Herb Garden Maintenance for Autumn
There's no doubt that an affordable, easy and great way to enhance the flavour of your foods is to have your own herb garden at your back door.
I'm lucky enough to have designed a herb garden that sits just outside my kitchen and I can pop outside to grab handfuls of fresh herbs to delight the family's taste buds.
With autumn well and truly in her stride here in New Zealand, now is a great time to tidy up the annual herbs that are past their summer best, split herbs that need splitting and sow some seeds for the up-coming cooler months.
I'm blessed to live in the equivalent of US hardiness zone 10, so I don't have hard frosts, or snow over the winter months. This means that I can pretty much continue to grow most of my greens and my herbs during winter.
It also means that eradication of pests is not a thing here, so my best defence for over-wintering pests is to do a good tidy up of the garden.
The border containing one of my Rosemary bushes and my Pizza Thyme (L-R above) is a well filled border that is also a permanent home to Sage, Sorrel and Salad Burnet--it's a complete accident that all these S's ended up in the same bed together!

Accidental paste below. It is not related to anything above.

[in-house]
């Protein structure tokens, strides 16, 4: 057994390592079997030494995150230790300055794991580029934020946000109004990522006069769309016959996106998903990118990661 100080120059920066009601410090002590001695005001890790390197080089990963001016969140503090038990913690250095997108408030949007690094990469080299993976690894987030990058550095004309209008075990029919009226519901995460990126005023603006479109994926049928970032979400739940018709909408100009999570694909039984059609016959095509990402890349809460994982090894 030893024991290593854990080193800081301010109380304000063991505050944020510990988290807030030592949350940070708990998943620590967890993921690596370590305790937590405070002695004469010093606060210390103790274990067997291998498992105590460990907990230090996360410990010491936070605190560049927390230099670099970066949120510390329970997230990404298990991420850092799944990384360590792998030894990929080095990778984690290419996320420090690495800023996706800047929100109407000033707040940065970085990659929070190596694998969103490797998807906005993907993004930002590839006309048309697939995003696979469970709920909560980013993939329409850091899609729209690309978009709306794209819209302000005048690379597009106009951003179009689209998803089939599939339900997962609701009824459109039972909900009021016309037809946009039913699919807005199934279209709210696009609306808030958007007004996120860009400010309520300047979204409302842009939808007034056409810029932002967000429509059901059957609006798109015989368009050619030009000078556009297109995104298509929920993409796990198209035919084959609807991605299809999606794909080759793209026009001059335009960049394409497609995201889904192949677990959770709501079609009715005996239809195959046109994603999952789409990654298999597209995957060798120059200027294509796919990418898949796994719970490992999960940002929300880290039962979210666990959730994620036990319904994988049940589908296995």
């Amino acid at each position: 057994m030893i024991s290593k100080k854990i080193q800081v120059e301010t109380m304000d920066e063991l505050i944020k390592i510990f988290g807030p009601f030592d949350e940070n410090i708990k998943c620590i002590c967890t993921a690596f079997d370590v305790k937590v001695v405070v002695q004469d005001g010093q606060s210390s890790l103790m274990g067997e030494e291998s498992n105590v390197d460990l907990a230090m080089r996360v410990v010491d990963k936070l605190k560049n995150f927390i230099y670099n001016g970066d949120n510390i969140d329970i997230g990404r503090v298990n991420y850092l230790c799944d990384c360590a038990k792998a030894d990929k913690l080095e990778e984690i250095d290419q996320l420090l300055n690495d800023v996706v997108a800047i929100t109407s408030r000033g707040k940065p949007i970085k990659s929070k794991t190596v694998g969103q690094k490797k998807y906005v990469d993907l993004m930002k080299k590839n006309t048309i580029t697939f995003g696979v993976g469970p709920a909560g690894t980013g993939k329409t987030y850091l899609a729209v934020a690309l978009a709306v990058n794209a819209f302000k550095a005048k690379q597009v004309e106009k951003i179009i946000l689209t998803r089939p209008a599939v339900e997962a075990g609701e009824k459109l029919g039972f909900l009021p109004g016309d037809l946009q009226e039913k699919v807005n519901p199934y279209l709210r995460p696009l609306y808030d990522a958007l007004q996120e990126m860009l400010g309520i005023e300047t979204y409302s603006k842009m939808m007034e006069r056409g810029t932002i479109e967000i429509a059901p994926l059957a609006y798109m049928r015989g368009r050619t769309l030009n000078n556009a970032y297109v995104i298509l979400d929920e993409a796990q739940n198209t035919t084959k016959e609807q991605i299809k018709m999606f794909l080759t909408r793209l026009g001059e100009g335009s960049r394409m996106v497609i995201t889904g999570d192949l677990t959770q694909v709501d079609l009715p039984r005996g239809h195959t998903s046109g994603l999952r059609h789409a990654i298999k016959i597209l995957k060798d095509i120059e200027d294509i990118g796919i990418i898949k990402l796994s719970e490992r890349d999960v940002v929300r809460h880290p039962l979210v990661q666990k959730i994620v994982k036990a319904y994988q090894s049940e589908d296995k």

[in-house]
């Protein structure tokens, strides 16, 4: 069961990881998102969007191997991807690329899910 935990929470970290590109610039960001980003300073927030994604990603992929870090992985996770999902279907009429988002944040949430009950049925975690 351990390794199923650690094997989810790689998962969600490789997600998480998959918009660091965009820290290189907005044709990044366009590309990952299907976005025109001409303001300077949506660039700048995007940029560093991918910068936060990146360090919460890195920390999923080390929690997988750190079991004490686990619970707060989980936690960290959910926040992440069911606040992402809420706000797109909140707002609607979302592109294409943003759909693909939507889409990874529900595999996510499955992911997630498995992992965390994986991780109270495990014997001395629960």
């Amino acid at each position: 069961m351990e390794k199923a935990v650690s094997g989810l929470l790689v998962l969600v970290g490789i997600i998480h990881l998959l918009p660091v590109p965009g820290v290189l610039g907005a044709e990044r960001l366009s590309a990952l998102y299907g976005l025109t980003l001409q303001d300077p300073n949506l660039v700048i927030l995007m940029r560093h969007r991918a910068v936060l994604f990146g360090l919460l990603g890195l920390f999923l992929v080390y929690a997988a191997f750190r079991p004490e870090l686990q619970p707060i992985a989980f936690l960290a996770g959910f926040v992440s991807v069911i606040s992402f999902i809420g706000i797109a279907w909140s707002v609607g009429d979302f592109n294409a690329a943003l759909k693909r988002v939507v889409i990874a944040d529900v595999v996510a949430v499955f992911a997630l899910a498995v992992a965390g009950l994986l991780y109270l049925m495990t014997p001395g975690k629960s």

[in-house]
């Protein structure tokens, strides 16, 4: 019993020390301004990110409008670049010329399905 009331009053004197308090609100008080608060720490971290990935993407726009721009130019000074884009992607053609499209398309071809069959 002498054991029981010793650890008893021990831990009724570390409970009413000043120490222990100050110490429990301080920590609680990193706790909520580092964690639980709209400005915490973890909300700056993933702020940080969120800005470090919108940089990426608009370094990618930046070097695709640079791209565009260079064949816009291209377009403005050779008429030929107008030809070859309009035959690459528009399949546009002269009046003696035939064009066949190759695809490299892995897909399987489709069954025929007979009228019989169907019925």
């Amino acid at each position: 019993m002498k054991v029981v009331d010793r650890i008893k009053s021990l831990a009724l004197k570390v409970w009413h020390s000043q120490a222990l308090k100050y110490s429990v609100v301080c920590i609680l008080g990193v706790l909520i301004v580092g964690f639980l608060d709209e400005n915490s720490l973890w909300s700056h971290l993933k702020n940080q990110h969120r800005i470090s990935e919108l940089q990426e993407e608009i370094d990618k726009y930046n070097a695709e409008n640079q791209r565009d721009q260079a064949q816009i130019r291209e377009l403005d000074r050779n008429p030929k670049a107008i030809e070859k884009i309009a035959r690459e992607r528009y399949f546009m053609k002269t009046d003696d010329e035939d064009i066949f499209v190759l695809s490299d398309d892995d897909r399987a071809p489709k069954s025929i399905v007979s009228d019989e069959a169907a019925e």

This bed is also a transient home for an assortment of annual herbs--Italian Parsley, Calendula, Violas, Heartsease and various self-seeded greens that find a happy home at any given time during the year.
Yesterday I spotted tiny baby calendula plants coming up, new parsley, baby violas, chickweed (a beautiful addition to salads) and baby Lambs Lettuce all poking their heads out of the soil now that the nights are much cooler and the sunlight hours are shorter.
A clump of Society Garlic needed splitting up and spreading around the garden, so that was another a quick job I did yesterday. The balance of the garden in front of the newly split garlic has now been sown with Coriander (Cilantro) seeds.
The balance of the beds will be weeded, mulched and I haven't decided what annuals I will add around the permanent perennial residents.
There's pineapple sage and mainly mints confined to the other beds, with a struggling patch of Lemon grass that may have to be moved into it's own pot and put out in more direct sunlight. I don't think it's helping the poor thing that the cats seem to think it is their own personal supply of cat grass!
I'm sorely tempted to dig the mints up and put them out in the juvenile food forest--but I have memories of mints getting everywhere in a former home--so I'm still not sure whether that's the right way to go.
What are you planting at the moment?
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